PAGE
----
As if immigration reform patriots don’t have enough to worry about, House Judiciary Committee Chairman Bob Goodlatte’s office is sending troubling signals.
Goodlatte has long been an enforcement champion and vigorous DREAM Act opponent. When Goodlatte took over for outgoing Lamar Smith, hopes were high that the transition from one strong anti-amnesty leader to another would be seamless.
But Goodlatte’s recent statements have raised eyebrows. On February 26, the Judiciary Committee held an Immigration and Border Security subcommittee hearing titled “From H-2A to a Workable Agricultural Guest Worker Program.” In his opening remarks, Goodlatte called the H-2A, which allows growers to import as many foreign-born workers as they need once they comply with some basic administrative requirements, “outdated and onerous.” Funny—even though “outdated and onerous” is how I describe filing my income tax return every year, I do it to comply with the law.
But the agriculture industry wants special treatment. Growers, dairy farmers and horse breeders among others whine about the relatively simple process of first advertising for American workers, and then if none are available, filing an application with the Department of Labor which Customs and Immigration Services must ultimately approve.
Nevertheless, industry captains will scream and howl until they get their way which is, as always, more guest worker visas. The inconvenience of advance planning and bureaucratic government paper work fall into the category generally referred to as the cost of doing business. But growers prefer to skip the requirements, break the law and hire aliens.
Sadly, the hearing featured four growers (see their names here), all of whom predictably advocated fiercely for an expanded guest agricultural worker program. Missing from the panel, however, was any voice for mechanization and/or paying higher wages like, for example, University of California, Davis Professor Phillip Martin’s.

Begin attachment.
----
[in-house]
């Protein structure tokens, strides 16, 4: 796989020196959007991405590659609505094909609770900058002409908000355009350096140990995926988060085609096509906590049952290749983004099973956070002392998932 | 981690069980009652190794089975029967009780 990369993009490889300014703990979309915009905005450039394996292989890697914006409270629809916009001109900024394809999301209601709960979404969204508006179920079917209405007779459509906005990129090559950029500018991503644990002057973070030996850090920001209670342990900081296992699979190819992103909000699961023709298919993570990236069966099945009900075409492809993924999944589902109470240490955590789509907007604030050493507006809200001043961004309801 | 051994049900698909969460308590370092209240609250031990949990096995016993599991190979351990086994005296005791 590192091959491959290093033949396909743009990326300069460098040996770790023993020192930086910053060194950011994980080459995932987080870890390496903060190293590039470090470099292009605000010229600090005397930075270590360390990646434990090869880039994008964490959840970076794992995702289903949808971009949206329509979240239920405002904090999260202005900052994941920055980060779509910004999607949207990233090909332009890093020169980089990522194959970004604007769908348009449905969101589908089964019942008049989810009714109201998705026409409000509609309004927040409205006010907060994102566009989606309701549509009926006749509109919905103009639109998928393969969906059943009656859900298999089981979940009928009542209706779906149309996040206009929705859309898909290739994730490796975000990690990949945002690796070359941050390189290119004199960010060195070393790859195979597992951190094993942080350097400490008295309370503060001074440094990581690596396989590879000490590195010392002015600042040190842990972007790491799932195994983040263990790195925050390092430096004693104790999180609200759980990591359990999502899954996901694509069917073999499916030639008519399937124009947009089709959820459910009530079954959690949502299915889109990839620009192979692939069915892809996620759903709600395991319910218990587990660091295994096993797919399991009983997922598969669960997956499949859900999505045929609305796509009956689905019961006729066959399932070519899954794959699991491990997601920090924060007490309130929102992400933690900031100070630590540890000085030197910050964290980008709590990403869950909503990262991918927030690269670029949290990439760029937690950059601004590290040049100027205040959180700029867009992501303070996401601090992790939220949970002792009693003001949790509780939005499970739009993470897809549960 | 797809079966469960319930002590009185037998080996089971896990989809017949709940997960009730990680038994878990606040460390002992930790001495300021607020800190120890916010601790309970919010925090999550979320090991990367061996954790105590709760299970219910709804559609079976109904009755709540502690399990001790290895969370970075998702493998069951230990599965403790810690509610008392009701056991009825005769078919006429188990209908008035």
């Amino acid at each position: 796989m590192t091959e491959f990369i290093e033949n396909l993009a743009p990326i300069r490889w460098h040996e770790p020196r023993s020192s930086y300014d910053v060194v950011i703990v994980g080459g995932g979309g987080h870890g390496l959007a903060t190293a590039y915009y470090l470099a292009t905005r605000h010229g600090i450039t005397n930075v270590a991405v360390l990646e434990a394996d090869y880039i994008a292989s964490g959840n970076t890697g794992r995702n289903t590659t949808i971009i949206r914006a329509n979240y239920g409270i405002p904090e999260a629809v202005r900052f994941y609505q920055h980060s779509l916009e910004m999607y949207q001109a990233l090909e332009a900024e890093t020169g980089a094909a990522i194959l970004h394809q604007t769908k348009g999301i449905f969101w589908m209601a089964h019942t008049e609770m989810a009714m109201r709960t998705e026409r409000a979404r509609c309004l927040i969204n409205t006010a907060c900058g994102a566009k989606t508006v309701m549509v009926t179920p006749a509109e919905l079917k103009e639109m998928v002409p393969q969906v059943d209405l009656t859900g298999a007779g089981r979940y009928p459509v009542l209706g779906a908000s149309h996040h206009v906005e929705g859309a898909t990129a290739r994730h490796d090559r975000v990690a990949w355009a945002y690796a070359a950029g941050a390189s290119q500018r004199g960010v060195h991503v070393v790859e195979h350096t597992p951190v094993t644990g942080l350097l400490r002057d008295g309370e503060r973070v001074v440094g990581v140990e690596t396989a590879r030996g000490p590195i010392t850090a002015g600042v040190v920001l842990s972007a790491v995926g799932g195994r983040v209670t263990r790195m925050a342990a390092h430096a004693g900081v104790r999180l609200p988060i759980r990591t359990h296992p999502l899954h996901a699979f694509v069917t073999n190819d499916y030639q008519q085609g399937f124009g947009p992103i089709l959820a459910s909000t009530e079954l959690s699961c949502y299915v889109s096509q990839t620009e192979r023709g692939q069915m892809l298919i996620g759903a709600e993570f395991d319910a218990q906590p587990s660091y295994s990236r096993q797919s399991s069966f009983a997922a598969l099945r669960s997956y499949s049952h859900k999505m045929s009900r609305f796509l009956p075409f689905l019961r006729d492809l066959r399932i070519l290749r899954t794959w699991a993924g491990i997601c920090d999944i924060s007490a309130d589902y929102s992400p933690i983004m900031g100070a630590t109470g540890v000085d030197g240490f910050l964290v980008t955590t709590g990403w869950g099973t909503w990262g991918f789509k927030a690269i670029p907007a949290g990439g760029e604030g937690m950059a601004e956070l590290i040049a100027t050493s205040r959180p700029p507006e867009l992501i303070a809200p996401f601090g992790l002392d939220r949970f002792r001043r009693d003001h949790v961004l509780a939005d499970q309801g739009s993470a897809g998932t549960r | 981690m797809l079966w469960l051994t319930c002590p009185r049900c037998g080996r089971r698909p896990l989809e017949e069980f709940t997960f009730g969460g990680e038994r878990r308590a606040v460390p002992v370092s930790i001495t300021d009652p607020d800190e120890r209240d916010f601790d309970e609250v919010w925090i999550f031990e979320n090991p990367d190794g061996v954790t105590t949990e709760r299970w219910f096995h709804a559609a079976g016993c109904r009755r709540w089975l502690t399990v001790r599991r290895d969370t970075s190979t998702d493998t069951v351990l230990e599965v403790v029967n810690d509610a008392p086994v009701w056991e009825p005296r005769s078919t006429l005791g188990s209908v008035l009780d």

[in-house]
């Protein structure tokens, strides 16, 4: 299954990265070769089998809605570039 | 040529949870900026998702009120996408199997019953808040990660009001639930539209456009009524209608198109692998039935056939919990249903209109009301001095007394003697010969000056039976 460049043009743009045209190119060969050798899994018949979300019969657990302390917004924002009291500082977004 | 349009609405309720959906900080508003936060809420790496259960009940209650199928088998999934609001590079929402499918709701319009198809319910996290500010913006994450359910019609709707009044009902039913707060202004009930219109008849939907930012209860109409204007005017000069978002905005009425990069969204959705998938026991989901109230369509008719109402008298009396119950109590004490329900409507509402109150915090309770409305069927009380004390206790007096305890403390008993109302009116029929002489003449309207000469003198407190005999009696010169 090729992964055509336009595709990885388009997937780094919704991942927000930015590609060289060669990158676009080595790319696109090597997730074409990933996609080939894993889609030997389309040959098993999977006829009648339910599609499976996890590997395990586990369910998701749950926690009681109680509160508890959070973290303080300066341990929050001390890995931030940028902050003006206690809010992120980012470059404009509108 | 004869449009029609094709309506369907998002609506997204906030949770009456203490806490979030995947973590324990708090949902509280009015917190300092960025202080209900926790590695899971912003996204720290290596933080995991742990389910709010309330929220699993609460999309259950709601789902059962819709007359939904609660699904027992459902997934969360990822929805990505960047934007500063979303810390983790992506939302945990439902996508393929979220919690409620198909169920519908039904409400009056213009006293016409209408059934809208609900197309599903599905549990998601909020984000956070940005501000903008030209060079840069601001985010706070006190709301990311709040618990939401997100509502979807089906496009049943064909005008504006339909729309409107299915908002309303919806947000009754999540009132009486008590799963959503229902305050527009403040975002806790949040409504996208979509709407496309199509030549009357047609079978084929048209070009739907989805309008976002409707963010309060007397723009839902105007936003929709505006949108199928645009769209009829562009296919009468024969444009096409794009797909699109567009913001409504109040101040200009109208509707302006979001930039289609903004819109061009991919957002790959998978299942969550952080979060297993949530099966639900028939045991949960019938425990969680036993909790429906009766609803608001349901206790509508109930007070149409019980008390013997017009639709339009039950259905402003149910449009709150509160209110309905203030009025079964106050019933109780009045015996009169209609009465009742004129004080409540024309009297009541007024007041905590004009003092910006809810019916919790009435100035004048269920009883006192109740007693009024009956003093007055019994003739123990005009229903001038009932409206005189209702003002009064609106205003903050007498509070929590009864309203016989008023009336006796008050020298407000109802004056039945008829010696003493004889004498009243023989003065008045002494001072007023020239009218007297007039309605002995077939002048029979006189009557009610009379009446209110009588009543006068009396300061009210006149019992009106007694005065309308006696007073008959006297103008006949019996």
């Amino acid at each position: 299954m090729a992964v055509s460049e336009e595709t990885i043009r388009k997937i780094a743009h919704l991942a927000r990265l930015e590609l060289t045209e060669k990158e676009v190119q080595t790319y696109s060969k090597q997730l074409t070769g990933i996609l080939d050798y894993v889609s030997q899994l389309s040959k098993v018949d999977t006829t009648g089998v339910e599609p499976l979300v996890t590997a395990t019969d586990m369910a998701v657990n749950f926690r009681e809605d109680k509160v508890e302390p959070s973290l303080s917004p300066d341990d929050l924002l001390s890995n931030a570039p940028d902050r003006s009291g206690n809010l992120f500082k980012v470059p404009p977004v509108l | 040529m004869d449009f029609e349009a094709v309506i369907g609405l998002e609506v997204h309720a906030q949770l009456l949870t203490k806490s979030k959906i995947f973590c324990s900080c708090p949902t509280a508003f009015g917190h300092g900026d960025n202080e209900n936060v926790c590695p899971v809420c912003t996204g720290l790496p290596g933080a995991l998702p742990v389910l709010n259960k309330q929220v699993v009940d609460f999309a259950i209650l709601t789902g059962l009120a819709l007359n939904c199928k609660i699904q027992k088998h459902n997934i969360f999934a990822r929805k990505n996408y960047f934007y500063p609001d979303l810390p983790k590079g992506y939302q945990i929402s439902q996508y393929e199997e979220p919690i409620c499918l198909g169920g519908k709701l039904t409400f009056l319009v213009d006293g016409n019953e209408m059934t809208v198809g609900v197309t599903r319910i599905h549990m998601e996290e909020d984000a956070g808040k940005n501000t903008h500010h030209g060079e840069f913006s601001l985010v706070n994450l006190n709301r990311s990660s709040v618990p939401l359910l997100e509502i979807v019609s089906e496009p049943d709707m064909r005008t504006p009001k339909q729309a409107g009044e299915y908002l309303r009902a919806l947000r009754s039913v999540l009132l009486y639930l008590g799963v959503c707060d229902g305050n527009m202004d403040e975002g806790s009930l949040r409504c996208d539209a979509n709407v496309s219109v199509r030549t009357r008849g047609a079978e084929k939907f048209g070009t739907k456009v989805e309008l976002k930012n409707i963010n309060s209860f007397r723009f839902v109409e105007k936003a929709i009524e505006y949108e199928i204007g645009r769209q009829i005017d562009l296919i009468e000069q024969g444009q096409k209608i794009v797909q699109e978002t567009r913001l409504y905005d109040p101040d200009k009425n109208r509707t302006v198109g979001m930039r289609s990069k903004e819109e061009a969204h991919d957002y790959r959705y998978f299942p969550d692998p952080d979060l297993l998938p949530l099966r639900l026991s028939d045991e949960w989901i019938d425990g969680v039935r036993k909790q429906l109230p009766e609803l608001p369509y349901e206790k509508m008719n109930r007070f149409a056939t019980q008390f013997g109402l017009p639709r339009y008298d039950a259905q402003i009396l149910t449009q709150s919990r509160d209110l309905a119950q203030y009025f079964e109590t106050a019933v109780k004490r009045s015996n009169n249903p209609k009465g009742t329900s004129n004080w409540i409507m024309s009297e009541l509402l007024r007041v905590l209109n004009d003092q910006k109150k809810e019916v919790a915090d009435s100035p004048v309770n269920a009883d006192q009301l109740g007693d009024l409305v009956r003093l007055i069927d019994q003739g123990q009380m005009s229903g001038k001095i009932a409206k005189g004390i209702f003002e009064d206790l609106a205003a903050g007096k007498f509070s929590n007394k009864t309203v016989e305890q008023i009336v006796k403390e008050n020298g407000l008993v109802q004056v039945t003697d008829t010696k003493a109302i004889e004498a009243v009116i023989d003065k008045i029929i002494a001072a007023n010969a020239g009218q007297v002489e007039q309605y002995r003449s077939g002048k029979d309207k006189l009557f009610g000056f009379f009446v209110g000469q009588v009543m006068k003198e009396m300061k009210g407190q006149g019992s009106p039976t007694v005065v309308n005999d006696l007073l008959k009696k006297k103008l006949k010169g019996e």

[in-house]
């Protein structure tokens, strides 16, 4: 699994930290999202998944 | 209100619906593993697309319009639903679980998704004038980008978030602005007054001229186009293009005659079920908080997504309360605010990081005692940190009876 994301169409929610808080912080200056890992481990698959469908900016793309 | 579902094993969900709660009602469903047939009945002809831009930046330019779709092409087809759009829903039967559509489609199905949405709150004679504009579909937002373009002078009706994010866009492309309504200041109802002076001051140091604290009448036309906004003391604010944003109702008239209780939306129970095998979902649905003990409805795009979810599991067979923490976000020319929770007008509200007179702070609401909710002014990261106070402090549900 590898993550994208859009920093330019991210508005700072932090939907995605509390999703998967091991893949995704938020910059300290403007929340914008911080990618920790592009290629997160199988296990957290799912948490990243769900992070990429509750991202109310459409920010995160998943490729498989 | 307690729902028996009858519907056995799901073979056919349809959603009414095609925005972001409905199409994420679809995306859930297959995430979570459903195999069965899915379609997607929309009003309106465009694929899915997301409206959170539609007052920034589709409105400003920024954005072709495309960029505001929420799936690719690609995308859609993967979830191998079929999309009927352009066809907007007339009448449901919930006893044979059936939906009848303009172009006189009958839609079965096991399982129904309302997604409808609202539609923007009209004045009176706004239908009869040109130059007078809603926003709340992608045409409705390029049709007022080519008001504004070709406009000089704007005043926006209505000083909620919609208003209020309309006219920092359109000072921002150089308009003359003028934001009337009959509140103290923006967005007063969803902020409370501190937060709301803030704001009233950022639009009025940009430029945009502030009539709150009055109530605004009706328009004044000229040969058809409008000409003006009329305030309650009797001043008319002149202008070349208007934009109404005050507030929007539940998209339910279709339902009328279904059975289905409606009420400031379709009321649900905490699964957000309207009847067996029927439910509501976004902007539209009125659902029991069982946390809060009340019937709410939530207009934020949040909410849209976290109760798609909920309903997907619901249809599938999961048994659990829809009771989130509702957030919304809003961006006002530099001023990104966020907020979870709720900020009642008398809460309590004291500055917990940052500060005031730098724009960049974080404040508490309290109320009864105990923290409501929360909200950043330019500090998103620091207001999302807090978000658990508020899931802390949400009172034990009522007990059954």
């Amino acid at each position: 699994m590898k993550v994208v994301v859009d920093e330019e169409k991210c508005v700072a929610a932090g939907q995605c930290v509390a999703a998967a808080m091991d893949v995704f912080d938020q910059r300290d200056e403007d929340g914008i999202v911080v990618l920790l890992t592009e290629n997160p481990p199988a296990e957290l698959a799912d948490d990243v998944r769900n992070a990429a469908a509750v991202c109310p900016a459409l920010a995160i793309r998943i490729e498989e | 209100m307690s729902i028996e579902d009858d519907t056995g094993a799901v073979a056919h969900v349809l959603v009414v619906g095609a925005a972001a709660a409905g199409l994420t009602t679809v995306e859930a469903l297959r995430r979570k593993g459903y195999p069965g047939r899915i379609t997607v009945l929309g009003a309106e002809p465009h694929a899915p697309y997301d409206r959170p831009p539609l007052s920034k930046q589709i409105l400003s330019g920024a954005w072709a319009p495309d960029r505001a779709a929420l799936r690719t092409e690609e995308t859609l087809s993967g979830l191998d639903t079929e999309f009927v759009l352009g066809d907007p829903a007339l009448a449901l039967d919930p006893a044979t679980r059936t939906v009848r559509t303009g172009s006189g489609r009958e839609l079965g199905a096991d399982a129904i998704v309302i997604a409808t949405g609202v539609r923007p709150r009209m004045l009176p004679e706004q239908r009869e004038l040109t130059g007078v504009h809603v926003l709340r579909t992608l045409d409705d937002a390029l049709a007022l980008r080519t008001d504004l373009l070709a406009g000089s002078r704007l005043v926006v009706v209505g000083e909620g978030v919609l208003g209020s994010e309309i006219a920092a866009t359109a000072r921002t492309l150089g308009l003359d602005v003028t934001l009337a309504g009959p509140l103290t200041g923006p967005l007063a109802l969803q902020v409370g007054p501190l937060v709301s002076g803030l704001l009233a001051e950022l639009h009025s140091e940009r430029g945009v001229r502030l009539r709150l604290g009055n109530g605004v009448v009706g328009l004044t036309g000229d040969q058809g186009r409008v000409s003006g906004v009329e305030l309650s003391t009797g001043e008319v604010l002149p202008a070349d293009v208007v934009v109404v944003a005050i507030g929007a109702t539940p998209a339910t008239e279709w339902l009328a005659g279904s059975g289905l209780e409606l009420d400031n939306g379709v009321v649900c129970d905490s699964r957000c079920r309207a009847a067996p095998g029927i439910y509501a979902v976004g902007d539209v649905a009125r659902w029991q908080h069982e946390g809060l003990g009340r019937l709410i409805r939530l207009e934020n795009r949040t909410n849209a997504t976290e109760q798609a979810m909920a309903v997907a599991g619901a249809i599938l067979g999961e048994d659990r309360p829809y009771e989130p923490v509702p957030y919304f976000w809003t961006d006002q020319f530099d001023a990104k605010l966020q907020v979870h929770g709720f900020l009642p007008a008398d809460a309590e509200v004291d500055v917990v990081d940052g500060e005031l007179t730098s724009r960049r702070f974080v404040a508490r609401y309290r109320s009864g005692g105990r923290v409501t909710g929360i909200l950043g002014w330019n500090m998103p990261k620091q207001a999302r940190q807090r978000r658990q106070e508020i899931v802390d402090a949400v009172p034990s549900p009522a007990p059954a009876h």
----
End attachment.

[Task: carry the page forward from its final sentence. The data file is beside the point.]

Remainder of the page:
Despite amnesty advocates' outcry that unless the government approves more guest worker visas, produce prices would skyrocket, Professor Martin calculates the net cost increase would reach no more than 10 percent—maybe. Read Professor Martin’s outstanding New York Times story here that explains his logic.
Before acting on guest workers, Congress must take a complete overview of the likely long term consequences. Most workers would become permanent residents either though legislation or by virtue of their decision to overstay their visas and remain in the United States. As a result, taxpayers will subsidize the costs associated with a larger population of low income workers—mainly education and health care.
If nothing else, eliminating anchor baby citizenship must be debated as part of any meaningful guest worker hearings. With automatic birthright citizenship, children born to guest workers allow his parents to overstay their visas—they become the “anchors.” Once anchored, then the process of endlessly more family migration begins.
Guest worker programs are great for employers—cheap labor performed by submissive workers. And the programs are pretty good for the employees, too. Even though they’re likely to be underpaid and overworked, guest worker programs allow the migrants to come to the United States legally and, in all probability, to stay for the rest of their lives.
The inescapable conclusion however is that what’s good for the ag industry is bad for Americans.